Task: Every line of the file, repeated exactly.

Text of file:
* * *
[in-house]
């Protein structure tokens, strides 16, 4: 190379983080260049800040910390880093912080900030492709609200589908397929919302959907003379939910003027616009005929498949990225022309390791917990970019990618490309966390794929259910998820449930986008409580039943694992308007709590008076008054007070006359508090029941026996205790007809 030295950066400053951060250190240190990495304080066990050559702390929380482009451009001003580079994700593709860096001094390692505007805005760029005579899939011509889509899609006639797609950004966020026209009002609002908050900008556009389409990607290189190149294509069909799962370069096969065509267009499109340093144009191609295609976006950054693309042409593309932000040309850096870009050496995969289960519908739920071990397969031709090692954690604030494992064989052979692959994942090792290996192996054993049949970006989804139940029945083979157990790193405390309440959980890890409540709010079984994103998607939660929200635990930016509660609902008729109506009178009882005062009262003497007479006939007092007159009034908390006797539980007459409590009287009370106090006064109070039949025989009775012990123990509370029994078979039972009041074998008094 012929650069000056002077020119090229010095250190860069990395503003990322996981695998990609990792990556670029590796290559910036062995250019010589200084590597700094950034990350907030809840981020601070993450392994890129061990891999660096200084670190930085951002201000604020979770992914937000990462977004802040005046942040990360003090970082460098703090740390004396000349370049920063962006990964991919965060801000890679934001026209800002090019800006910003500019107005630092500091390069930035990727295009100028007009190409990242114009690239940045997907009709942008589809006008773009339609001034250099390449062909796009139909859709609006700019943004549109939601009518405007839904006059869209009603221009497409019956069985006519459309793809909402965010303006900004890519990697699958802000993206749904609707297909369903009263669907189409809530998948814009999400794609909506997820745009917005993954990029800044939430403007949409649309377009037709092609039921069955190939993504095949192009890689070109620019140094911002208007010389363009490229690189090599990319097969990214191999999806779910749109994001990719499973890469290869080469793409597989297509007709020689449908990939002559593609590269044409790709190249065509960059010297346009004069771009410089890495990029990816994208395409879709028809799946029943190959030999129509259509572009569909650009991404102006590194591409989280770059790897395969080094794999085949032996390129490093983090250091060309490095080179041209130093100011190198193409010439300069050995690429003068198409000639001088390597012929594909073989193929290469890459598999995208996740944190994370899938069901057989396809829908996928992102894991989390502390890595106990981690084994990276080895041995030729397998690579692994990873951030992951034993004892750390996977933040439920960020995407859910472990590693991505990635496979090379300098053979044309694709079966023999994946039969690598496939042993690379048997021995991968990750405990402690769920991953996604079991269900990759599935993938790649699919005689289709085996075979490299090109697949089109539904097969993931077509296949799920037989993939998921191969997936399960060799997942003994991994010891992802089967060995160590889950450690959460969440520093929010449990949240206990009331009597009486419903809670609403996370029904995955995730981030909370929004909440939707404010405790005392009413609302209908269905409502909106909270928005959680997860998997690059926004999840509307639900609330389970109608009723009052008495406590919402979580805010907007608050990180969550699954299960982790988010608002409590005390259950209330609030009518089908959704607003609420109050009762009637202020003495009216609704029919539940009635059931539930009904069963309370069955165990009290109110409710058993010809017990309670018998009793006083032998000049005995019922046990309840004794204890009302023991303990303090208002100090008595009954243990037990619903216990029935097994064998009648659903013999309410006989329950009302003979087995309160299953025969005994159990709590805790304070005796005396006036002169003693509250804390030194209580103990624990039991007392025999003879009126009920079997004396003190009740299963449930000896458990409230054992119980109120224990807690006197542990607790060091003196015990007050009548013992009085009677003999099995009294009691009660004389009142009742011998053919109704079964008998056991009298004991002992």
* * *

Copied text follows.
[in-house]
């Protein structure tokens, strides 16, 4: 190379983080260049800040910390880093912080900030492709609200589908397929919302959907003379939910003027616009005929498949990225022309390791917990970019990618490309966390794929259910998820449930986008409580039943694992308007709590008076008054007070006359508090029941026996205790007809 030295950066400053951060250190240190990495304080066990050559702390929380482009451009001003580079994700593709860096001094390692505007805005760029005579899939011509889509899609006639797609950004966020026209009002609002908050900008556009389409990607290189190149294509069909799962370069096969065509267009499109340093144009191609295609976006950054693309042409593309932000040309850096870009050496995969289960519908739920071990397969031709090692954690604030494992064989052979692959994942090792290996192996054993049949970006989804139940029945083979157990790193405390309440959980890890409540709010079984994103998607939660929200635990930016509660609902008729109506009178009882005062009262003497007479006939007092007159009034908390006797539980007459409590009287009370106090006064109070039949025989009775012990123990509370029994078979039972009041074998008094 012929650069000056002077020119090229010095250190860069990395503003990322996981695998990609990792990556670029590796290559910036062995250019010589200084590597700094950034990350907030809840981020601070993450392994890129061990891999660096200084670190930085951002201000604020979770992914937000990462977004802040005046942040990360003090970082460098703090740390004396000349370049920063962006990964991919965060801000890679934001026209800002090019800006910003500019107005630092500091390069930035990727295009100028007009190409990242114009690239940045997907009709942008589809006008773009339609001034250099390449062909796009139909859709609006700019943004549109939601009518405007839904006059869209009603221009497409019956069985006519459309793809909402965010303006900004890519990697699958802000993206749904609707297909369903009263669907189409809530998948814009999400794609909506997820745009917005993954990029800044939430403007949409649309377009037709092609039921069955190939993504095949192009890689070109620019140094911002208007010389363009490229690189090599990319097969990214191999999806779910749109994001990719499973890469290869080469793409597989297509007709020689449908990939002559593609590269044409790709190249065509960059010297346009004069771009410089890495990029990816994208395409879709028809799946029943190959030999129509259509572009569909650009991404102006590194591409989280770059790897395969080094794999085949032996390129490093983090250091060309490095080179041209130093100011190198193409010439300069050995690429003068198409000639001088390597012929594909073989193929290469890459598999995208996740944190994370899938069901057989396809829908996928992102894991989390502390890595106990981690084994990276080895041995030729397998690579692994990873951030992951034993004892750390996977933040439920960020995407859910472990590693991505990635496979090379300098053979044309694709079966023999994946039969690598496939042993690379048997021995991968990750405990402690769920991953996604079991269900990759599935993938790649699919005689289709085996075979490299090109697949089109539904097969993931077509296949799920037989993939998921191969997936399960060799997942003994991994010891992802089967060995160590889950450690959460969440520093929010449990949240206990009331009597009486419903809670609403996370029904995955995730981030909370929004909440939707404010405790005392009413609302209908269905409502909106909270928005959680997860998997690059926004999840509307639900609330389970109608009723009052008495406590919402979580805010907007608050990180969550699954299960982790988010608002409590005390259950209330609030009518089908959704607003609420109050009762009637202020003495009216609704029919539940009635059931539930009904069963309370069955165990009290109110409710058993010809017990309670018998009793006083032998000049005995019922046990309840004794204890009302023991303990303090208002100090008595009954243990037990619903216990029935097994064998009648659903013999309410006989329950009302003979087995309160299953025969005994159990709590805790304070005796005396006036002169003693509250804390030194209580103990624990039991007392025999003879009126009920079997004396003190009740299963449930000896458990409230054992119980109120224990807690006197542990607790060091003196015990007050009548013992009085009677003999099995009294009691009660004389009142009742011998053919109704079964008998056991009298004991002992």